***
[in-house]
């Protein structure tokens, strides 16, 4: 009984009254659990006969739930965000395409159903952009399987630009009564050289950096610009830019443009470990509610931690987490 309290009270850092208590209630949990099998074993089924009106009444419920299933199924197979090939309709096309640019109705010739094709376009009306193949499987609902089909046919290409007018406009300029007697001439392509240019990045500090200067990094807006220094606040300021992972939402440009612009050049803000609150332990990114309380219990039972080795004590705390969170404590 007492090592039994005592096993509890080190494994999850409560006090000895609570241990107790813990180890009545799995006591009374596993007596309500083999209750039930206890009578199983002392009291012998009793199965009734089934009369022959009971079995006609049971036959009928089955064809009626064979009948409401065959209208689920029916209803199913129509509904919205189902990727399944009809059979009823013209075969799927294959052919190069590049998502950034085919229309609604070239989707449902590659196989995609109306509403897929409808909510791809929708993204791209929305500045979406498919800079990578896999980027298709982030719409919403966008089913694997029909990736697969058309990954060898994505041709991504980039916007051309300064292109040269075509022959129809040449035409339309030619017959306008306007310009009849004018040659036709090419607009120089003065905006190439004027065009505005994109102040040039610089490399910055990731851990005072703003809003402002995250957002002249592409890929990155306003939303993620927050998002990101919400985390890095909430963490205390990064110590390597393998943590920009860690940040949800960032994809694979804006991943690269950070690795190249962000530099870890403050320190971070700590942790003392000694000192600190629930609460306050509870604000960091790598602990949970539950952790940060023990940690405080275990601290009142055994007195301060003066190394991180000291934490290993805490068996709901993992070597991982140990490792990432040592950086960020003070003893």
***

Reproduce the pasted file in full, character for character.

[in-house]
């Protein structure tokens, strides 16, 4: 009984009254659990006969739930965000395409159903952009399987630009009564050289950096610009830019443009470990509610931690987490 309290009270850092208590209630949990099998074993089924009106009444419920299933199924197979090939309709096309640019109705010739094709376009009306193949499987609902089909046919290409007018406009300029007697001439392509240019990045500090200067990094807006220094606040300021992972939402440009612009050049803000609150332990990114309380219990039972080795004590705390969170404590 007492090592039994005592096993509890080190494994999850409560006090000895609570241990107790813990180890009545799995006591009374596993007596309500083999209750039930206890009578199983002392009291012998009793199965009734089934009369022959009971079995006609049971036959009928089955064809009626064979009948409401065959209208689920029916209803199913129509509904919205189902990727399944009809059979009823013209075969799927294959052919190069590049998502950034085919229309609604070239989707449902590659196989995609109306509403897929409808909510791809929708993204791209929305500045979406498919800079990578896999980027298709982030719409919403966008089913694997029909990736697969058309990954060898994505041709991504980039916007051309300064292109040269075509022959129809040449035409339309030619017959306008306007310009009849004018040659036709090419607009120089003065905006190439004027065009505005994109102040040039610089490399910055990731851990005072703003809003402002995250957002002249592409890929990155306003939303993620927050998002990101919400985390890095909430963490205390990064110590390597393998943590920009860690940040949800960032994809694979804006991943690269950070690795190249962000530099870890403050320190971070700590942790003392000694000192600190629930609460306050509870604000960091790598602990949970539950952790940060023990940690405080275990601290009142055994007195301060003066190394991180000291934490290993805490068996709901993992070597991982140990490792990432040592950086960020003070003893």